While it may be within his right to invoke the Fifth Amendment to refuse to answer Mueller’s questions, as president of the US, Trump has a duty to ensure that the truth is delivered, always, argues The Washington Post’s editorial board. The amendment upholds the right not to self-incriminate, but if Trump is as innocent as he has repeatedly said, he should have nothing to fear from sharing the truth. Past presidents didn’t invoke it due to their sense of duty. The American people deserve to finally know what exactly happened between Trump and the Russian government. To bring Mueller’s investigation to an end, Trump should be truthful.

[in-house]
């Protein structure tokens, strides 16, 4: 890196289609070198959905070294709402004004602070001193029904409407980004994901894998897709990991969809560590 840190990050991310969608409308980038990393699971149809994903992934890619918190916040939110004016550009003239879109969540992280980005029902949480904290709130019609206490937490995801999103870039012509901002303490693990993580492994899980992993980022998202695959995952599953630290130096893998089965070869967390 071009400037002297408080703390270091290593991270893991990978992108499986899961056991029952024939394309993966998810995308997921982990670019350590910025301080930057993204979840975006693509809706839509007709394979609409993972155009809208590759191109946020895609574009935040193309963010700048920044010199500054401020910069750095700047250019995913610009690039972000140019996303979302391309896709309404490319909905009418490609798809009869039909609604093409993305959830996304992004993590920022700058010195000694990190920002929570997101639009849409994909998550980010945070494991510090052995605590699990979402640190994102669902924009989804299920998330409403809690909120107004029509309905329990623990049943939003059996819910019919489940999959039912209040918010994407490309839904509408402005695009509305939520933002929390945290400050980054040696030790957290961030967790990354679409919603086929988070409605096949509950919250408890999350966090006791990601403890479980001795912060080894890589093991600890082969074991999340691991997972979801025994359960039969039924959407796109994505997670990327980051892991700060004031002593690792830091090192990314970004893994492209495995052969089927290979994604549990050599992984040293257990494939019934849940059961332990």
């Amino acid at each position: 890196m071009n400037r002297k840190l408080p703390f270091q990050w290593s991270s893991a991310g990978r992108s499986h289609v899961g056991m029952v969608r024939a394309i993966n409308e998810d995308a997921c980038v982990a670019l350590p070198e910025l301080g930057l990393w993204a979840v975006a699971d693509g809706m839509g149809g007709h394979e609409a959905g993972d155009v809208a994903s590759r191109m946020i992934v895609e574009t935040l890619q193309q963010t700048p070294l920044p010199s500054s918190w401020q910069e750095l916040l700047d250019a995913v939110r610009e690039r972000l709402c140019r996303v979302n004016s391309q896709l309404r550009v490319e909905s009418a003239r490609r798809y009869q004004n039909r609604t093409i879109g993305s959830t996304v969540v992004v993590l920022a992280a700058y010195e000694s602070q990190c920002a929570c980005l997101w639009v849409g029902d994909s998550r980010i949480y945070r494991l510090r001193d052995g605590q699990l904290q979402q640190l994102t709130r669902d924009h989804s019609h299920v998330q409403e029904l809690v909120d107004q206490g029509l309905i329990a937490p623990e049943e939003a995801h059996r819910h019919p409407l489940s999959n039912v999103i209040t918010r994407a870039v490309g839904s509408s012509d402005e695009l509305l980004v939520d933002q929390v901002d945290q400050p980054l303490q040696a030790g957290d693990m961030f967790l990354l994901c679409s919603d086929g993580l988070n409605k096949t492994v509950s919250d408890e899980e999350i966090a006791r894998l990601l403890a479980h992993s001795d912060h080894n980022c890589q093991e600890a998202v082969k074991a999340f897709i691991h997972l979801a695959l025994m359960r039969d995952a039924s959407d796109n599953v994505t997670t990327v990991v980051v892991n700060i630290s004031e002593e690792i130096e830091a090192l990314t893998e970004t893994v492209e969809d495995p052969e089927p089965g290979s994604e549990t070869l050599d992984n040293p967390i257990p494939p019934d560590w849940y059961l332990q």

Invoking the Fifth Amendment is not an admission of guilt, writes Nick Gillespie of Reason. Robert Mueller’s investigation into President Trump has already gone too far. His strategy of catching individuals, such as Michael Flynn, for the lies they tell him, rather than their original crimes is an example of the prosecution having too much power. If Mueller questions Trump, the president should use his right not to incriminate himself. The FBI should find incriminating evidence on its own and not force suspects into such traps. This ends up with people like Flynn getting charged for things that had nothing to do with the original investigation.